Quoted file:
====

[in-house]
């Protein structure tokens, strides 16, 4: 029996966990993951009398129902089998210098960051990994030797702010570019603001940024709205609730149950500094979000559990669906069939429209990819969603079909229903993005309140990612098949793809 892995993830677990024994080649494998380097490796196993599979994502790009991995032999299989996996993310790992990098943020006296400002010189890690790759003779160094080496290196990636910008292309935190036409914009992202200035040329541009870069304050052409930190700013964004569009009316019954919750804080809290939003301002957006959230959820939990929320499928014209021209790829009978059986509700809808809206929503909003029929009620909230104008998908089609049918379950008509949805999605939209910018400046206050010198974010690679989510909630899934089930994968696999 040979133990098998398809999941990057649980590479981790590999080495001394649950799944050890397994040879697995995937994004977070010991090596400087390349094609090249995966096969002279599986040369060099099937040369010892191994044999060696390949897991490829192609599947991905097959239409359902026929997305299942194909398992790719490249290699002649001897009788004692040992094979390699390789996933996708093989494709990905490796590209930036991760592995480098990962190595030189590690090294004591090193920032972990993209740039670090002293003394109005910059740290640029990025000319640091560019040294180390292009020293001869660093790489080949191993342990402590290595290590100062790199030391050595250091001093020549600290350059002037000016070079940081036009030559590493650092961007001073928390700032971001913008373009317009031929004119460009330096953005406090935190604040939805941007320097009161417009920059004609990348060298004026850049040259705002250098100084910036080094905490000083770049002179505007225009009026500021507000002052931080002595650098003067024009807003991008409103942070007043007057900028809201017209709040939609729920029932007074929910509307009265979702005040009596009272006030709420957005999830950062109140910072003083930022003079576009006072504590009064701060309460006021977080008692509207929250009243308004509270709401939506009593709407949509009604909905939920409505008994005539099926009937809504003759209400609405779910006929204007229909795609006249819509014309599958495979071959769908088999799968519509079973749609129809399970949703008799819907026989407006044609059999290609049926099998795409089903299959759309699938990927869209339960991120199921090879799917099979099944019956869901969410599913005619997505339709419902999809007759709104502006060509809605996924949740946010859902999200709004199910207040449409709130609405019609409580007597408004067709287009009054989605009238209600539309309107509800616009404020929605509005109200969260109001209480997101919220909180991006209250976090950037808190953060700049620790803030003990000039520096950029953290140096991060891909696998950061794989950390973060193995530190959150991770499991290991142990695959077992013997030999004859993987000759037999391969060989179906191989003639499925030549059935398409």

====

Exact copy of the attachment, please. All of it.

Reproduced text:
[in-house]
């Protein structure tokens, strides 16, 4: 029996966990993951009398129902089998210098960051990994030797702010570019603001940024709205609730149950500094979000559990669906069939429209990819969603079909229903993005309140990612098949793809 892995993830677990024994080649494998380097490796196993599979994502790009991995032999299989996996993310790992990098943020006296400002010189890690790759003779160094080496290196990636910008292309935190036409914009992202200035040329541009870069304050052409930190700013964004569009009316019954919750804080809290939003301002957006959230959820939990929320499928014209021209790829009978059986509700809808809206929503909003029929009620909230104008998908089609049918379950008509949805999605939209910018400046206050010198974010690679989510909630899934089930994968696999 040979133990098998398809999941990057649980590479981790590999080495001394649950799944050890397994040879697995995937994004977070010991090596400087390349094609090249995966096969002279599986040369060099099937040369010892191994044999060696390949897991490829192609599947991905097959239409359902026929997305299942194909398992790719490249290699002649001897009788004692040992094979390699390789996933996708093989494709990905490796590209930036991760592995480098990962190595030189590690090294004591090193920032972990993209740039670090002293003394109005910059740290640029990025000319640091560019040294180390292009020293001869660093790489080949191993342990402590290595290590100062790199030391050595250091001093020549600290350059002037000016070079940081036009030559590493650092961007001073928390700032971001913008373009317009031929004119460009330096953005406090935190604040939805941007320097009161417009920059004609990348060298004026850049040259705002250098100084910036080094905490000083770049002179505007225009009026500021507000002052931080002595650098003067024009807003991008409103942070007043007057900028809201017209709040939609729920029932007074929910509307009265979702005040009596009272006030709420957005999830950062109140910072003083930022003079576009006072504590009064701060309460006021977080008692509207929250009243308004509270709401939506009593709407949509009604909905939920409505008994005539099926009937809504003759209400609405779910006929204007229909795609006249819509014309599958495979071959769908088999799968519509079973749609129809399970949703008799819907026989407006044609059999290609049926099998795409089903299959759309699938990927869209339960991120199921090879799917099979099944019956869901969410599913005619997505339709419902999809007759709104502006060509809605996924949740946010859902999200709004199910207040449409709130609405019609409580007597408004067709287009009054989605009238209600539309309107509800616009404020929605509005109200969260109001209480997101919220909180991006209250976090950037808190953060700049620790803030003990000039520096950029953290140096991060891909696998950061794989950390973060193995530190959150991770499991290991142990695959077992013997030999004859993987000759037999391969060989179906191989003639499925030549059935398409």